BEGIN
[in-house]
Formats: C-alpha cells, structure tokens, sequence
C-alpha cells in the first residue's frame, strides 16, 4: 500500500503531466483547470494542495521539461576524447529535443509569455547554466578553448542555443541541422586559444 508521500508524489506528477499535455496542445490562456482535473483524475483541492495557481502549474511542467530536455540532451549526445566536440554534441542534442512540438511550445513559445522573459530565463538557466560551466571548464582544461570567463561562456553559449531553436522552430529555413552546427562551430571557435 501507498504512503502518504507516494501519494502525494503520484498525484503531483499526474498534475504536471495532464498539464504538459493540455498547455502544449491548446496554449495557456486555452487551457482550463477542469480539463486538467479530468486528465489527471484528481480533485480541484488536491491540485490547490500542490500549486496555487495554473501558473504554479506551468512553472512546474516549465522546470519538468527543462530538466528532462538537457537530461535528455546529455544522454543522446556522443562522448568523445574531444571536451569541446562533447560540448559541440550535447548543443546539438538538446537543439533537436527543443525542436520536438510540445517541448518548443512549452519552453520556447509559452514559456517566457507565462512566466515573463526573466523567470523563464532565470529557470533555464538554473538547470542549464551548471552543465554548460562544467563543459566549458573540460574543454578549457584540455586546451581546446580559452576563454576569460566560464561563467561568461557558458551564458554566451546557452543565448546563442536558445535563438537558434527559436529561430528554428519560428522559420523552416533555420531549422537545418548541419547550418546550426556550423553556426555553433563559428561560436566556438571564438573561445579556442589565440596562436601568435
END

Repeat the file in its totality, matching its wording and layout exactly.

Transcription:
[in-house]
Formats: C-alpha cells, structure tokens, sequence
C-alpha cells in the first residue's frame, strides 16, 4: 500500500503531466483547470494542495521539461576524447529535443509569455547554466578553448542555443541541422586559444 508521500508524489506528477499535455496542445490562456482535473483524475483541492495557481502549474511542467530536455540532451549526445566536440554534441542534442512540438511550445513559445522573459530565463538557466560551466571548464582544461570567463561562456553559449531553436522552430529555413552546427562551430571557435 501507498504512503502518504507516494501519494502525494503520484498525484503531483499526474498534475504536471495532464498539464504538459493540455498547455502544449491548446496554449495557456486555452487551457482550463477542469480539463486538467479530468486528465489527471484528481480533485480541484488536491491540485490547490500542490500549486496555487495554473501558473504554479506551468512553472512546474516549465522546470519538468527543462530538466528532462538537457537530461535528455546529455544522454543522446556522443562522448568523445574531444571536451569541446562533447560540448559541440550535447548543443546539438538538446537543439533537436527543443525542436520536438510540445517541448518548443512549452519552453520556447509559452514559456517566457507565462512566466515573463526573466523567470523563464532565470529557470533555464538554473538547470542549464551548471552543465554548460562544467563543459566549458573540460574543454578549457584540455586546451581546446580559452576563454576569460566560464561563467561568461557558458551564458554566451546557452543565448546563442536558445535563438537558434527559436529561430528554428519560428522559420523552416533555420531549422537545418548541419547550418546550426556550423553556426555553433563559428561560436566556438571564438573561445579556442589565440596562436601568435